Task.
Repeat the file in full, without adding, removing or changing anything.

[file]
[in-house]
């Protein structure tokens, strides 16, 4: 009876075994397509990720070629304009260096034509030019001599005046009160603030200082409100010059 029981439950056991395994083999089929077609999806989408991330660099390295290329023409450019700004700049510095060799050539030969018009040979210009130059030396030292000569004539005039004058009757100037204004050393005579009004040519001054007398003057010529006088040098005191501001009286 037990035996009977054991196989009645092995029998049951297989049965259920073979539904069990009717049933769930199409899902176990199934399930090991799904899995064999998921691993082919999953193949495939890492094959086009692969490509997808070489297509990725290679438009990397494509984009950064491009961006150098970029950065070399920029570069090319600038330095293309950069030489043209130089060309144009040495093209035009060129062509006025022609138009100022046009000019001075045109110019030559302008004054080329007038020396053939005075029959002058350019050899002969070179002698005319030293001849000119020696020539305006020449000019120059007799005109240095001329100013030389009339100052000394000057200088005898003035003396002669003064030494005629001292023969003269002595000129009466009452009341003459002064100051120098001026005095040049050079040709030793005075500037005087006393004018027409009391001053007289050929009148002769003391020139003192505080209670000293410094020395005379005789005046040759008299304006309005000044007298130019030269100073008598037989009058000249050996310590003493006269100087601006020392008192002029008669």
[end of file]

[in-house]
């Protein structure tokens, strides 16, 4: 009876075994397509990720070629304009260096034509030019001599005046009160603030200082409100010059 029981439950056991395994083999089929077609999806989408991330660099390295290329023409450019700004700049510095060799050539030969018009040979210009130059030396030292000569004539005039004058009757100037204004050393005579009004040519001054007398003057010529006088040098005191501001009286 037990035996009977054991196989009645092995029998049951297989049965259920073979539904069990009717049933769930199409899902176990199934399930090991799904899995064999998921691993082919999953193949495939890492094959086009692969490509997808070489297509990725290679438009990397494509984009950064491009961006150098970029950065070399920029570069090319600038330095293309950069030489043209130089060309144009040495093209035009060129062509006025022609138009100022046009000019001075045109110019030559302008004054080329007038020396053939005075029959002058350019050899002969070179002698005319030293001849000119020696020539305006020449000019120059007799005109240095001329100013030389009339100052000394000057200088005898003035003396002669003064030494005629001292023969003269002595000129009466009452009341003459002064100051120098001026005095040049050079040709030793005075500037005087006393004018027409009391001053007289050929009148002769003391020139003192505080209670000293410094020395005379005789005046040759008299304006309005000044007298130019030269100073008598037989009058000249050996310590003493006269100087601006020392008192002029008669």